Identify anatomic definitions for directional terms, anatomic position, and anatomic planes.
Demonstrate the sonography examination to include patient position, transducer orientation, image presentation, and image labeling.
Define the terms used to describe image quality.
Describe the echo patterns demonstrating how normal and pathologic conditions can be defined using image quality definitions.
List and recognize the sonography criteria for cystic, solid, and complex conditions.
Describe the appropriate patient preparation for a sonography evaluation.
State what should and what should not be included in the sonographer’s documentation of the sonography examination.
Calculate sensitivity, specificity, and accuracy using the four outcomes of true positive, false positive, true negative, and/or false negative.
TABLE 2-1 Directional Terms
transducer’s orientation (i.e., transverse). A more specific description of the image would include both the anatomic plane and the patient position (i.e., transverse, oblique).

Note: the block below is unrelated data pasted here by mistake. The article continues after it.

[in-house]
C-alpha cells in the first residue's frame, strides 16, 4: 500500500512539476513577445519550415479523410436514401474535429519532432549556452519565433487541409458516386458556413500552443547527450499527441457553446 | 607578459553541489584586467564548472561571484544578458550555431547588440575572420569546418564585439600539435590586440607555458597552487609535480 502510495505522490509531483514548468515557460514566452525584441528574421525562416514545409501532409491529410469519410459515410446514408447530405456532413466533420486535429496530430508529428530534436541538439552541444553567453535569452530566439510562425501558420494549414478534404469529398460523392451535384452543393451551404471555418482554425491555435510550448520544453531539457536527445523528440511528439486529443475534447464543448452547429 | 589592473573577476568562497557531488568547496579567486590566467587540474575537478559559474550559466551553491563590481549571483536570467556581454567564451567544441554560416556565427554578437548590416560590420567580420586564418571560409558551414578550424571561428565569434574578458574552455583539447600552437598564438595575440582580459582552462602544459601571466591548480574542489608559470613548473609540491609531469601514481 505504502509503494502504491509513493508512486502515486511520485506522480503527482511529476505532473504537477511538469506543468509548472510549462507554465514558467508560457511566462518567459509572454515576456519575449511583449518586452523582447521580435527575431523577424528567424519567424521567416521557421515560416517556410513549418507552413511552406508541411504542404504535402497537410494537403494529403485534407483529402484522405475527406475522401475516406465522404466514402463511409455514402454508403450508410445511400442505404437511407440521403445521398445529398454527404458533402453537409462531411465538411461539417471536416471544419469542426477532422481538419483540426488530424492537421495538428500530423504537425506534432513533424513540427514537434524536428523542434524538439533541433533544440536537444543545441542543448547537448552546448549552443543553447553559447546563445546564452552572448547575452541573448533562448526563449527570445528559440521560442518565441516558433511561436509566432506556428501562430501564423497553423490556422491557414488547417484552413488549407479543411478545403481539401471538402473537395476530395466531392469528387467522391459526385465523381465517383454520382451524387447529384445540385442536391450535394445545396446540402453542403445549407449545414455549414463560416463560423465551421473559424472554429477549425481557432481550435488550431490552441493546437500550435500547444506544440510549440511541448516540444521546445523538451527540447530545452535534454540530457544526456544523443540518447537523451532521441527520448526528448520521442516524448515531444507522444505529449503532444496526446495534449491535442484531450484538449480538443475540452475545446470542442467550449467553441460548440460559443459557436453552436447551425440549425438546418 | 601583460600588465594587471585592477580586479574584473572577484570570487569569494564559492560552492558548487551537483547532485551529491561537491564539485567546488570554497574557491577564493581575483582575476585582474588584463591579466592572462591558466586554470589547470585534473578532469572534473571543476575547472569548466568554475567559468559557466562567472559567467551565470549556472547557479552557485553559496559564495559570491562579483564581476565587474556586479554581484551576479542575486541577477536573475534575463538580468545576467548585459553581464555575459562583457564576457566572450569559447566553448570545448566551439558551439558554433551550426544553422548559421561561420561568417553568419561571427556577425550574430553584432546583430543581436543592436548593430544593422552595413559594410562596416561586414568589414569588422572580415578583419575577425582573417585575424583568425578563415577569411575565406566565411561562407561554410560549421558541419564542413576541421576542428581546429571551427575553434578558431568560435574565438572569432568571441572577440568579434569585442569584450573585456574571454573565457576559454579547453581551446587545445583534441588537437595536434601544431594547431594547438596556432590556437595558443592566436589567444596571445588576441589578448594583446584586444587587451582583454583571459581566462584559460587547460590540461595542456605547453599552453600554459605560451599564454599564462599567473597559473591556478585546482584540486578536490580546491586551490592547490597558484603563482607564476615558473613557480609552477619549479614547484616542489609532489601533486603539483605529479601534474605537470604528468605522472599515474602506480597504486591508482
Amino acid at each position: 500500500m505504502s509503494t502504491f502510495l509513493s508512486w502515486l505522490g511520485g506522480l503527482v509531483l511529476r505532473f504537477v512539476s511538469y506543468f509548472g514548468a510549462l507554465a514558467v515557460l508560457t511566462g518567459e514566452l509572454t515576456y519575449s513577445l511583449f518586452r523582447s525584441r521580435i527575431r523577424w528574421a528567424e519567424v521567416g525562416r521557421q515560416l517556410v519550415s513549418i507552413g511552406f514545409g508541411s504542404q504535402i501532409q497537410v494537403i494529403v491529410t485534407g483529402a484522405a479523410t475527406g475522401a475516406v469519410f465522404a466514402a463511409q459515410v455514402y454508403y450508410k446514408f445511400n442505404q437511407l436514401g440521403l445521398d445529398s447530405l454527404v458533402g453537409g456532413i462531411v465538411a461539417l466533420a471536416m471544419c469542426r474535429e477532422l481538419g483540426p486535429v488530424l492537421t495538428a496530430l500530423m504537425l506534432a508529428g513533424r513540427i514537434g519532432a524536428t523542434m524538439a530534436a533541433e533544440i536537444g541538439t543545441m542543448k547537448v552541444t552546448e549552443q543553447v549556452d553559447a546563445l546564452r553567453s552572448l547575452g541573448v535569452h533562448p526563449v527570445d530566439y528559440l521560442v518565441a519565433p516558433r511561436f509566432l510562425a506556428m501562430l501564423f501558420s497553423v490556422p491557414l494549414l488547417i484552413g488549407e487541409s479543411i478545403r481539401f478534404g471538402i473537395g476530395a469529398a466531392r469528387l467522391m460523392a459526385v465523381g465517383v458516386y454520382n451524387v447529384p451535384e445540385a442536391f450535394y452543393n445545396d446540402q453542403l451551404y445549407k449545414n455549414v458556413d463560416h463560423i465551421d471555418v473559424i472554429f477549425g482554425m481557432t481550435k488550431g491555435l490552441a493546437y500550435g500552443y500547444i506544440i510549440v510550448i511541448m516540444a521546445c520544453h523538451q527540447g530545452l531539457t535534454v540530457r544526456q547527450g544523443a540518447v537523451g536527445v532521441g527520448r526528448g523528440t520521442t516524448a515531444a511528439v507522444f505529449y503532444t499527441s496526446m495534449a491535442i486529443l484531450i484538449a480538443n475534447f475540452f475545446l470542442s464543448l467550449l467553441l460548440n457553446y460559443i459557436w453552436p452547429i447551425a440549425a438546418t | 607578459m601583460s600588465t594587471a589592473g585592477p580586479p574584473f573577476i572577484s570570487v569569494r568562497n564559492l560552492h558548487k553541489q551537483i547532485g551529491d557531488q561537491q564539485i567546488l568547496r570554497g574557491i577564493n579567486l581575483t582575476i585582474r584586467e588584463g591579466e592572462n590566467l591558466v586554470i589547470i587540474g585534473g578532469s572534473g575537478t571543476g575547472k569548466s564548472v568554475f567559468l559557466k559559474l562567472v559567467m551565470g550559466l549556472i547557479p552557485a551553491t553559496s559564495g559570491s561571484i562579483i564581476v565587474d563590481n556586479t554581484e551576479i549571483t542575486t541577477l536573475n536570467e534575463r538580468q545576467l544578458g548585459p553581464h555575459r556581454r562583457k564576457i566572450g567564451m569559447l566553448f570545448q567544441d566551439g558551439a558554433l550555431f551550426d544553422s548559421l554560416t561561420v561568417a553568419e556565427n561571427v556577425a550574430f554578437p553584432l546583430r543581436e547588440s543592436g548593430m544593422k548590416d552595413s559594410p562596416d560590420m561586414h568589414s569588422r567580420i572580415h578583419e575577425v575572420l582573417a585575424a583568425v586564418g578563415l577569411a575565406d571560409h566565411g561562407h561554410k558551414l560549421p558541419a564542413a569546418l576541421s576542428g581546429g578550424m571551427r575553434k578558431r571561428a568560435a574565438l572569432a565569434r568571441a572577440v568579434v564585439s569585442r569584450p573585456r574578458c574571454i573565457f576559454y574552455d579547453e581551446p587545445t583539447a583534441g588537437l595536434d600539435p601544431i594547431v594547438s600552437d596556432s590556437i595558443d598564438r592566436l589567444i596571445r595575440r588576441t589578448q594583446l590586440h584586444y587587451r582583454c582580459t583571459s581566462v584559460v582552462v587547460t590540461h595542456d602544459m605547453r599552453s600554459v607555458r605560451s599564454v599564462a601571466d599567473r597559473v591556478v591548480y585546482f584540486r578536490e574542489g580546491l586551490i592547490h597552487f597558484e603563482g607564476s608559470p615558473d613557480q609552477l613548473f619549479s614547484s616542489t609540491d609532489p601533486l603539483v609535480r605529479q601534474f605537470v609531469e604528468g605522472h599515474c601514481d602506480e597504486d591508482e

FIGURE 2-1 Directional terms. The drawing depicts a body in the anatomic position (standing erect, arms by the side, face and palms directed forward) with the directional terms. The directional terms correlate with the terms in Table 2-1.
TABLE 2-2 Patient Positions
FIGURE 2-3 Patient positions. The various patient positions depicted in the illustration correlate with the descriptions in Table 2-2. LAO, left anterior oblique; LPO, left posterior oblique; RAO, right anterior oblique; RPO, right posterior oblique.
organ imaging, transverse planes are perpendicular to the long axis of the organ, and longitudinal and coronal planes are referenced to a surface. All three planes are based on the patient position and the scanning surface (Fig. 2-4A-C).